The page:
The house of Cartier is regarded as one of the most prestigious jewellery and watch manufacturers in the world and is well known for its many spectacular collections. In 1977 one of those collections arrived with us here at Stanley Gibbons, but it was not jewellery on this occasion, it was the philatelic collection of Claude Cartier...
Photographed: Cartier store front in Paris, France. (Source: Shutterstock)
Founded by Louis-François Cartier in Paris in 1847. He was responsible for some of the company's most celebrated designs, such as the mystery clocks (a type of clock with a transparent dial and so named because its mechanism is hidden) and a collection of exotic orientalist Art Deco designs, including the colorful "Tutti Frutti" jewels.
The growing reputation of Cartier had now reached the British Royal family and, for his coronation in 1902, Edward VII ordered 27 commemorative tiaras and, shortly after, issued Cartier with his royal warrant. Edward referred to Cartier as "the jeweller of kings and the king of jewellers.” Similar warrants soon followed from the courts of Spain, Portugal, Serbia, Russia and the House of Orléans.
In 1909, Pierre Cartier established the New York City branch which moved to a Neo-Renaissance mansion at 653 Fifth Avenue in 1917, Cartier bought the mansion in exchange for $100 in cash and a double-stranded natural pearl necklace valued at the time at $1 million. Cartier had now established branches in London, New York and Saint Petersburg.
After the death of Pierre in 1964, Claude Cartier, Jean-Jacques Cartier and Marion Cartier Claudel (who respectively headed the Cartier affiliates in New York, London & Paris) made the decision to sell the business.
Claude Cartier was the nephew of Pierre Cartier and son of Louis J. Cartier, president of Cartier of Paris. Claude attended Yale before becoming a lieutenant in the Army Air Forces. But it was in the mid-fifties that three main subjects were to become obsessions and to remain his major hobbies and interest till the time of his death – bobsledding, trap shooting and, of course, philately.
In each he strived with all his energy and efforts to become the best. Claude raced for the French World Championship Bobsled Team and later served as the coach of the French Team in St Moritz. Following his retirement from competition, he was asked to serve on the jury of the national federation of bobsledding.
In philately, it was the beauty in the unused state, and the colour freshness, of the early classic stamps engraved and produced by Perkins Bacon & Co of London for the British Colonies in the Caribbean and Canada, which was to arouse his curiosity. As his knowledge grew, his appetite became more ravenous in acquiring only the finest of examples. This is where his great friendship with the chairman of Stanley Gibbons came to the fore and laid the foundation for both his collection and its future sale.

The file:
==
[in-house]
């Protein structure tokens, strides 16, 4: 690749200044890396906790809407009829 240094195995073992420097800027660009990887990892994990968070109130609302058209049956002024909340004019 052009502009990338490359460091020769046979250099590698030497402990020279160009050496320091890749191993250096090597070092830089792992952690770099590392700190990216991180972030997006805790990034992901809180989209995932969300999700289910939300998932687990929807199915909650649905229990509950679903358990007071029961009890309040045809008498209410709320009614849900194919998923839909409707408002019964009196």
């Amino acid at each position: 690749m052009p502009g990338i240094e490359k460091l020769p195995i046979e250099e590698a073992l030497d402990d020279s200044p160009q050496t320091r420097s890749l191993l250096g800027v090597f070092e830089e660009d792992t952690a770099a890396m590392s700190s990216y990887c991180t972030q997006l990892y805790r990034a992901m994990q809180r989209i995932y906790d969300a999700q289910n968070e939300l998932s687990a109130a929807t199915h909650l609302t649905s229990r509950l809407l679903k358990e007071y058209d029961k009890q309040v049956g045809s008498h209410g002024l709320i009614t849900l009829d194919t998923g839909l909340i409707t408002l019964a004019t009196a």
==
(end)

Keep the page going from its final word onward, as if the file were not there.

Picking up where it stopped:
Photographed: Stanley Gibbons auction catalogue for the Claude Cartier collection, 21st of April 1997.
As Cartier delved deeper into philately, it was the early primitive stamps of British Guiana which intrigued and fascinated him. He was charmed by their romantic history and their crude yet primitive appearance, which was in complete contrast to the London produced stamps that he was more familiar with. From this point, the third stage of his collection was to begin and he sought out the finest examples of each of these stamps on original letters with their postmarks.
In 1976, the year before the auction at Stanley Gibbons was to take place, the complete Cartier Collection was exhibited at Italia 76 where it was placed within the Court of Honour and immortalised by these words from Robert Lowe - “by placing this exhibit on view, they (his heirs) will be passing on to a large number of other collectors, a legacy that will provide happy memories to all those philatelists who share his appreciation of the jewels of philately”. A wonderful endorsement that only increased the anticipation for the auction.
The ‘Classics from the Claude Cartier Collection’ sale took place at Stanley Gibbons Auctions in London on the 21st of April 1977 and featured a number of highlight lots including...
Lot 22: Bermuda – A 1d Black on bluish grey, dated 1849. This example is thought to have been discovered in 1904 and originally sold to Ferrari. Est £30,000
Lot 23: British Guiana – The famous ‘Miss Rose of Blankenburg’ Letter (1850-1851). Only ten examples of this rarity are known, four off-cover singles and three pairs on Individual covers, one of which is in the collection of Her Majesty Queen Elizabeth II. Est £65,000
Lot 56: New Brunswick – 1851 1s. Dull mauve quartered, Argenti considered this usage to be one of the great rarities amongst New Brunswick covers. Est £12,000
Lot 96: Nova Scotia – 6d. Yellow-green quartered (1851-1857), fabulous marginal example oof a quartered 6d. One of the rarest and most beautiful fractional covers in existence. Est £12,000